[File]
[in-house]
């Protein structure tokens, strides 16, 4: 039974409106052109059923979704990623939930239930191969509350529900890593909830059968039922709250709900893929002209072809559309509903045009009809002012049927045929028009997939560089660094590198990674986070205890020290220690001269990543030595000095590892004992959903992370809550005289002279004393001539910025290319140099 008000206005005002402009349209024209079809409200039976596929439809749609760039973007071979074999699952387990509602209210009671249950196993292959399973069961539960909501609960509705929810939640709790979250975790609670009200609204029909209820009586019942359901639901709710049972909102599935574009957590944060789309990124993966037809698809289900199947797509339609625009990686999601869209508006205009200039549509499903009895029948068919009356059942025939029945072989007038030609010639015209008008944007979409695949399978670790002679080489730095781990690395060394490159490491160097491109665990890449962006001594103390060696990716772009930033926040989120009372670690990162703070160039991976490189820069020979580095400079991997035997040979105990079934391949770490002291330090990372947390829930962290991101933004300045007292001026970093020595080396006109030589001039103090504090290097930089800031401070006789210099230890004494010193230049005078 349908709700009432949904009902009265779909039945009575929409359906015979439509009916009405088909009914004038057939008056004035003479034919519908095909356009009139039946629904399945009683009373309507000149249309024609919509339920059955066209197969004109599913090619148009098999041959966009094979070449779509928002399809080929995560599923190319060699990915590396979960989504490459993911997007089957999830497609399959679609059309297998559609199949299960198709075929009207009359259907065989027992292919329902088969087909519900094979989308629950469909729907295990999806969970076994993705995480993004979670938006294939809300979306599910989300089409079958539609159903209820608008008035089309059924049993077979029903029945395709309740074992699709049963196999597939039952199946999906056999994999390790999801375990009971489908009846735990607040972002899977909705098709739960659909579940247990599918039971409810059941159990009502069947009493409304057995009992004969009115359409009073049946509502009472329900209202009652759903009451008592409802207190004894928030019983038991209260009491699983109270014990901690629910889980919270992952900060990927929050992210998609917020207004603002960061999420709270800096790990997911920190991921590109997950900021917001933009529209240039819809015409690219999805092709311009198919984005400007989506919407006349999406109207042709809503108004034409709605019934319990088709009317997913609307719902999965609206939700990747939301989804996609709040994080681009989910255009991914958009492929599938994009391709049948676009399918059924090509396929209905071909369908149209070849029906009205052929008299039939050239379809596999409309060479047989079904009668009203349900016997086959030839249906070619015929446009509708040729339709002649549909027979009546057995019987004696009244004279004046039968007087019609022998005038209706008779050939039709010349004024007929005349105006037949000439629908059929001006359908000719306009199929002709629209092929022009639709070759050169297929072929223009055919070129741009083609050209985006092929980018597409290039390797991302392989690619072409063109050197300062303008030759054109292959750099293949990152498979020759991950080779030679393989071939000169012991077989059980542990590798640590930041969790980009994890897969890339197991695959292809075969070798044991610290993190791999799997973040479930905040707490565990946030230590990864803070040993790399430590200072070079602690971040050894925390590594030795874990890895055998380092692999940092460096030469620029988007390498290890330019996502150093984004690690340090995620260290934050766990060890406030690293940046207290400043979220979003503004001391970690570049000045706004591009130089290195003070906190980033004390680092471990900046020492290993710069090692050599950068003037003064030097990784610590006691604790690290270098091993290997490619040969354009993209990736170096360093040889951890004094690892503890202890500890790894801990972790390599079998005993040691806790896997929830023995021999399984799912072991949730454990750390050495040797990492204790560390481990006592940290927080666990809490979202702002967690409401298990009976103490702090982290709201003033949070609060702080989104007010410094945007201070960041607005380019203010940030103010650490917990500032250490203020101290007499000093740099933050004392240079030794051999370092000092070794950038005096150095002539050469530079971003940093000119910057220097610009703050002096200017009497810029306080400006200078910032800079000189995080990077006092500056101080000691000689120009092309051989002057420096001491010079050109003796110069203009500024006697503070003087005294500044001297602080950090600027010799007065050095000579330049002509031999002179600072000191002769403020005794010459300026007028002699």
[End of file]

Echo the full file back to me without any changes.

[in-house]
């Protein structure tokens, strides 16, 4: 039974409106052109059923979704990623939930239930191969509350529900890593909830059968039922709250709900893929002209072809559309509903045009009809002012049927045929028009997939560089660094590198990674986070205890020290220690001269990543030595000095590892004992959903992370809550005289002279004393001539910025290319140099 008000206005005002402009349209024209079809409200039976596929439809749609760039973007071979074999699952387990509602209210009671249950196993292959399973069961539960909501609960509705929810939640709790979250975790609670009200609204029909209820009586019942359901639901709710049972909102599935574009957590944060789309990124993966037809698809289900199947797509339609625009990686999601869209508006205009200039549509499903009895029948068919009356059942025939029945072989007038030609010639015209008008944007979409695949399978670790002679080489730095781990690395060394490159490491160097491109665990890449962006001594103390060696990716772009930033926040989120009372670690990162703070160039991976490189820069020979580095400079991997035997040979105990079934391949770490002291330090990372947390829930962290991101933004300045007292001026970093020595080396006109030589001039103090504090290097930089800031401070006789210099230890004494010193230049005078 349908709700009432949904009902009265779909039945009575929409359906015979439509009916009405088909009914004038057939008056004035003479034919519908095909356009009139039946629904399945009683009373309507000149249309024609919509339920059955066209197969004109599913090619148009098999041959966009094979070449779509928002399809080929995560599923190319060699990915590396979960989504490459993911997007089957999830497609399959679609059309297998559609199949299960198709075929009207009359259907065989027992292919329902088969087909519900094979989308629950469909729907295990999806969970076994993705995480993004979670938006294939809300979306599910989300089409079958539609159903209820608008008035089309059924049993077979029903029945395709309740074992699709049963196999597939039952199946999906056999994999390790999801375990009971489908009846735990607040972002899977909705098709739960659909579940247990599918039971409810059941159990009502069947009493409304057995009992004969009115359409009073049946509502009472329900209202009652759903009451008592409802207190004894928030019983038991209260009491699983109270014990901690629910889980919270992952900060990927929050992210998609917020207004603002960061999420709270800096790990997911920190991921590109997950900021917001933009529209240039819809015409690219999805092709311009198919984005400007989506919407006349999406109207042709809503108004034409709605019934319990088709009317997913609307719902999965609206939700990747939301989804996609709040994080681009989910255009991914958009492929599938994009391709049948676009399918059924090509396929209905071909369908149209070849029906009205052929008299039939050239379809596999409309060479047989079904009668009203349900016997086959030839249906070619015929446009509708040729339709002649549909027979009546057995019987004696009244004279004046039968007087019609022998005038209706008779050939039709010349004024007929005349105006037949000439629908059929001006359908000719306009199929002709629209092929022009639709070759050169297929072929223009055919070129741009083609050209985006092929980018597409290039390797991302392989690619072409063109050197300062303008030759054109292959750099293949990152498979020759991950080779030679393989071939000169012991077989059980542990590798640590930041969790980009994890897969890339197991695959292809075969070798044991610290993190791999799997973040479930905040707490565990946030230590990864803070040993790399430590200072070079602690971040050894925390590594030795874990890895055998380092692999940092460096030469620029988007390498290890330019996502150093984004690690340090995620260290934050766990060890406030690293940046207290400043979220979003503004001391970690570049000045706004591009130089290195003070906190980033004390680092471990900046020492290993710069090692050599950068003037003064030097990784610590006691604790690290270098091993290997490619040969354009993209990736170096360093040889951890004094690892503890202890500890790894801990972790390599079998005993040691806790896997929830023995021999399984799912072991949730454990750390050495040797990492204790560390481990006592940290927080666990809490979202702002967690409401298990009976103490702090982290709201003033949070609060702080989104007010410094945007201070960041607005380019203010940030103010650490917990500032250490203020101290007499000093740099933050004392240079030794051999370092000092070794950038005096150095002539050469530079971003940093000119910057220097610009703050002096200017009497810029306080400006200078910032800079000189995080990077006092500056101080000691000689120009092309051989002057420096001491010079050109003796110069203009500024006697503070003087005294500044001297602080950090600027010799007065050095000579330049002509031999002179600072000191002769403020005794010459300026007028002699």